Sunday, 10 February 2013

Third Revolution: a book review by SerpentSlayer

Gregory Kay, Southern Nationalist, Author and Southern Gentleman.

I do not usually review books, films or indeed any other media on my blog but for a change I have decided to review a rather interesting book written by West Virginian and Southern Nationalist Gregory Kay. I have reprinted the blurb  below to give you an idea of the books contents:

"It's the 21st Century, and the South is rising again! When a peaceful demonstration over a Confederate flag goes horribly wrong, two strangers - police officer Frank Gore and reporter Samantha Norris - find themselves running for their lives. Labelled as terrorists and pursued by covert government death squads through a South torn by depression, racial tension and martial law, their only chance for survival lies with a bitterly divided band of rebel guerrillas. Torn by duty, allegiance and their own growing closeness, in a world where nothing is what it seems and no one can be trusted, they are forced to answer the ultimate question: When passions simmering for a century and a half explode... When telling the truth becomes a terrorist act... When paranoid fantasy becomes reality... How far would you go to survive THE THIRD REVOLUTION?"

The book it must be said is a very quick-read despite being over 400 pages long, it is divided into very short chapters that are eminently readable and I found myself reading 4-5 chapters at a time.
The book's begins with the dramatic scene described in the blurb, the Confederate rally protesting the taking down of a Confederate flag, to outsiders like myself, a seemingly mundane event where a small protest might be expected, but to a Southerner of the United States, an insult to an entire nation (similar to the recent decision to not fly the Union flag over Belfast Town Hall by unrepentant IRA gunmen and spineless Unionist politicians) that with this in mind sparks a riot that makes for an enticing and memorable first scene that touches on ethnic tension, adds a touch of potent symbolism, touches on the dichotomy of modern law enforcement and that introduces some truly memorable characters, such as Brian the Black Confederate and the little and large duo of bikers Tommy and Billy (who I pictured in my mind's eye as not dissimilar from Bulk and Skull, the characters from television's Mighty Morphin' Power Rangers).

The scene sees Frank Gore, our protagonist and every bit the southern Gentleman, witness the betrayal of his colleagues by another officer who, after allowing a black anti-southern protest group to attack an elderly southern gentleman proceeds to open fire on the crowd, Frank is forced to shoot the rogue officer to stop him and after his recollection of events to his superiors the next day is put to early retirement. The true story nonetheless leaks out and spurs more riots and forces Frank and the Journalist responsible for leaking the truth, Samantha Norris on the run and joining up with characters recognisable to any southern nationalist and indeed to any member of any Nationalist movement known to myself (I recognised a few archetypes from British nationalism even) The rest of the novel plays out in a very convincing manner, unlike other descriptions of guerilla movements against the US government I have read (Not naming *cough* Turner *cough* any *cough* Diaries *cough* names) and manages, only just, to balance a fairly hefty cast of characters.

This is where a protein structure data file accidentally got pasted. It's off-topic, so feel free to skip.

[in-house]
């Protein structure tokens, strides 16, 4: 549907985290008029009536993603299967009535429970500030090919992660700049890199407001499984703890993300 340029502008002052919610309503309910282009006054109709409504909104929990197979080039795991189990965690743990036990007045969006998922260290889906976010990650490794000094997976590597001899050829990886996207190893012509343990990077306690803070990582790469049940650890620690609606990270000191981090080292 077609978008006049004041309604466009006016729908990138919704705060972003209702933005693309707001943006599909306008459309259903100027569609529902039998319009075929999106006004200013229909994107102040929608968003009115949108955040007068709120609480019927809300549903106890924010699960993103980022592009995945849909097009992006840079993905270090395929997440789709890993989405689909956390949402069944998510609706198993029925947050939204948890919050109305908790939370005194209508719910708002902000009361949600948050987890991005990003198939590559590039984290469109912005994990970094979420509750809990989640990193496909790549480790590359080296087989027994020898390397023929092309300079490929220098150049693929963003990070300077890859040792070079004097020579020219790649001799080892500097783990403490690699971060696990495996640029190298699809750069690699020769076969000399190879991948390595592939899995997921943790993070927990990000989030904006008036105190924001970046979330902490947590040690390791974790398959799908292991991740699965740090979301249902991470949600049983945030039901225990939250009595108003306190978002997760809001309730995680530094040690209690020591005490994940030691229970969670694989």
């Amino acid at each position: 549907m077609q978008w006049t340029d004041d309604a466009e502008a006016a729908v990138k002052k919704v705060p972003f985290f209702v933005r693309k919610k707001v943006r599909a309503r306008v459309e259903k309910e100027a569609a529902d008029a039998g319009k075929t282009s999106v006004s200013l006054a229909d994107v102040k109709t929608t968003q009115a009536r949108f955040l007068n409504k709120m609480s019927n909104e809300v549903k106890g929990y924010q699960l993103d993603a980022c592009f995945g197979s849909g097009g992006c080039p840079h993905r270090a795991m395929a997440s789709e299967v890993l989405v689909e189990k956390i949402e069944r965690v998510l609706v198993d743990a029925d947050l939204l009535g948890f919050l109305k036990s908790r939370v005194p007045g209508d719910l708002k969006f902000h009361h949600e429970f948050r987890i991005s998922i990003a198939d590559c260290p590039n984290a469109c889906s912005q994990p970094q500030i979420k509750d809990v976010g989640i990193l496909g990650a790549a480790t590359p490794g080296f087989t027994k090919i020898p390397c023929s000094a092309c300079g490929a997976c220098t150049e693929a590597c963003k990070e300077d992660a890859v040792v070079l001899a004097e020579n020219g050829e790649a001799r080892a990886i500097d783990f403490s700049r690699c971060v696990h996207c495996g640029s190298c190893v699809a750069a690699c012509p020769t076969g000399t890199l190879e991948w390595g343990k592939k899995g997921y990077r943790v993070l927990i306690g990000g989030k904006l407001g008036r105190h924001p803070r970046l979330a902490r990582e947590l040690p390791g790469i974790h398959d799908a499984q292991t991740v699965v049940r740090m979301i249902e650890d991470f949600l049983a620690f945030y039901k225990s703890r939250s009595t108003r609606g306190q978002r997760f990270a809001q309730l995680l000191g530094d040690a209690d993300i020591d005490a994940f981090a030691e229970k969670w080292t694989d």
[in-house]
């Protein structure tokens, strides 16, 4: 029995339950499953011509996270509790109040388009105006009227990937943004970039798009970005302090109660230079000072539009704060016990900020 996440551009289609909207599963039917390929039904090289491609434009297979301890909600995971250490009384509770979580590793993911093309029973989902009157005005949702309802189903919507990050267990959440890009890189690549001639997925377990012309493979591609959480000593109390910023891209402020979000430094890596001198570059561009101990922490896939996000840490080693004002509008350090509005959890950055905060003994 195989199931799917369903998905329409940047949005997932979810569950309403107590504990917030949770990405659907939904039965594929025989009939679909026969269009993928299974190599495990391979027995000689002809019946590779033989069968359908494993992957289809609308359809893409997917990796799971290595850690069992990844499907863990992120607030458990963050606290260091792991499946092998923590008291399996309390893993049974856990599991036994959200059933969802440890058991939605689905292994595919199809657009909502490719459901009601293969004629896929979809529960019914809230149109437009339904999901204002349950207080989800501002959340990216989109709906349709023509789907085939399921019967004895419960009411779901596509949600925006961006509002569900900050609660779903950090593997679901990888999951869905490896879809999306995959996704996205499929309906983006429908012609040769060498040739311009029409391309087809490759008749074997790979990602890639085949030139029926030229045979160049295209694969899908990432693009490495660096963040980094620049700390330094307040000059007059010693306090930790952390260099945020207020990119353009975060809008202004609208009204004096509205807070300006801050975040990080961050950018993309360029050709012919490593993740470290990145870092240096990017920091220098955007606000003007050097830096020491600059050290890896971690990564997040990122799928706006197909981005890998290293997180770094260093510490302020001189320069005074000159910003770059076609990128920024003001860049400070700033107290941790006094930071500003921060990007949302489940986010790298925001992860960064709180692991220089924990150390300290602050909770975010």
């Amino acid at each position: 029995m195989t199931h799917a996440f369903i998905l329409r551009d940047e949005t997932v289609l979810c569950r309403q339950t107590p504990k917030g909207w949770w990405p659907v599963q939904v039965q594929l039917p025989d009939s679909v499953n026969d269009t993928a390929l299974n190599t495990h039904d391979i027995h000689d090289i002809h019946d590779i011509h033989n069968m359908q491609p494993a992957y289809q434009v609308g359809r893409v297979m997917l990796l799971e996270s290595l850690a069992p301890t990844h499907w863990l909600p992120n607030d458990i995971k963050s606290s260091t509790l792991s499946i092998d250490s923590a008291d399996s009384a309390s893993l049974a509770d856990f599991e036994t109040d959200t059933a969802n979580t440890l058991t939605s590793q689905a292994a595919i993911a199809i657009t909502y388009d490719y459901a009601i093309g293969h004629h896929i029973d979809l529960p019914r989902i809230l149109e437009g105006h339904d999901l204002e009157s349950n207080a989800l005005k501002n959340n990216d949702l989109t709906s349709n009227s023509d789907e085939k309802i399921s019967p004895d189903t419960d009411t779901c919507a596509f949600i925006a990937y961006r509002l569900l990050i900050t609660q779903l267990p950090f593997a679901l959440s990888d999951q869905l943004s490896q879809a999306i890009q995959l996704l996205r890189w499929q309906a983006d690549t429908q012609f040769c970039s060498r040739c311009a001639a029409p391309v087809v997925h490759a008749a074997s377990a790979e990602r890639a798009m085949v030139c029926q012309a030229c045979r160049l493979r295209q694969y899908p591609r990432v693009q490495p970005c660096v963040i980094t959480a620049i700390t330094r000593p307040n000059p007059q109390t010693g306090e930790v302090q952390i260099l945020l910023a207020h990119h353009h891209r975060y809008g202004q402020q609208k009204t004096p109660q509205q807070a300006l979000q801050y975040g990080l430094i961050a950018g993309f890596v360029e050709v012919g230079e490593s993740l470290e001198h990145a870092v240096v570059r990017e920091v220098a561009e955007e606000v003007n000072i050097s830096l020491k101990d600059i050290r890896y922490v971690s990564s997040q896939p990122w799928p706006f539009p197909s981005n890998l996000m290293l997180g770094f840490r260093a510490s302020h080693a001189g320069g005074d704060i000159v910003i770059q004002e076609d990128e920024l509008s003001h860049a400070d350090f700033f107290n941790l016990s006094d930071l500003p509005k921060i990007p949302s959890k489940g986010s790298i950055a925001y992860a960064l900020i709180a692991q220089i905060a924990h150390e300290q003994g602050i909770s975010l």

Throughout the book we are forced to bear witness to a highly sobering vision of a struggle between patriotic citizens and a ruthless police state backed up by very obviously unreliable and biased media. We see murder, torture, lies, intrigue and more besides, always with the most graphic of portrayals that at times are enough to provoke physical emotion from the reader. Nonetheless we witness effective retaliation from our protagonists in the form of hit and run attacks, ambushes and covert explosive attacks that reassure us of the ability of an armed and organised populace to resist tyranny.

Sometimes the characters blur into one as we try and remember the names of the less notable members of the Confederate Army Provisional and on more than one occasion I was confused by the similarity of the names of Sam Wirtz, the leader of Columbia's CAP and of Samantha Norris, both abbreviated to Sam and Sammie, respectively. There are other minute technical points that I can pick up on but barring the odd typo, this novel has very few faults, the description of how to build some big bomb being the only place where my mind tailed off a little (but no doubt very instructional to those seeking education in such matters) and all in all I can highly recommend the book.

Throughout, the book is very fast-paced, though does lose some of it's pace about a third of the way though when we follow the aftermath of Samantha's return, but quickly picks up again right at the end, before leaving the reader high and dry and desperate for the next instalment, which I felt a little short changed for, the abrupt end being very much unexpected during the frantic reading that characterised my last sitting of Third Rev. Nonetheless I will be buying a copy of it's sequel Third Revolution II: The Long Knives very shortly, already being enthralled by another wonderful series of books (Raven by Giles Kristian) it may be a couple of weeks but I am eager to find out what happens next as I'm sure any prospective readers will be also.

Third Revolution by Gregory Kay can be bought on Amazon in the USA here and in the UK here, and no doubt elsewhere also.


N.B The book itself is fairly fast pace, I managed to read it in less than two weeks (bar a week I spent not reading anything at all) and in a fairly casual manner, but I imagine it could be read in a few days if the reader wished to do so.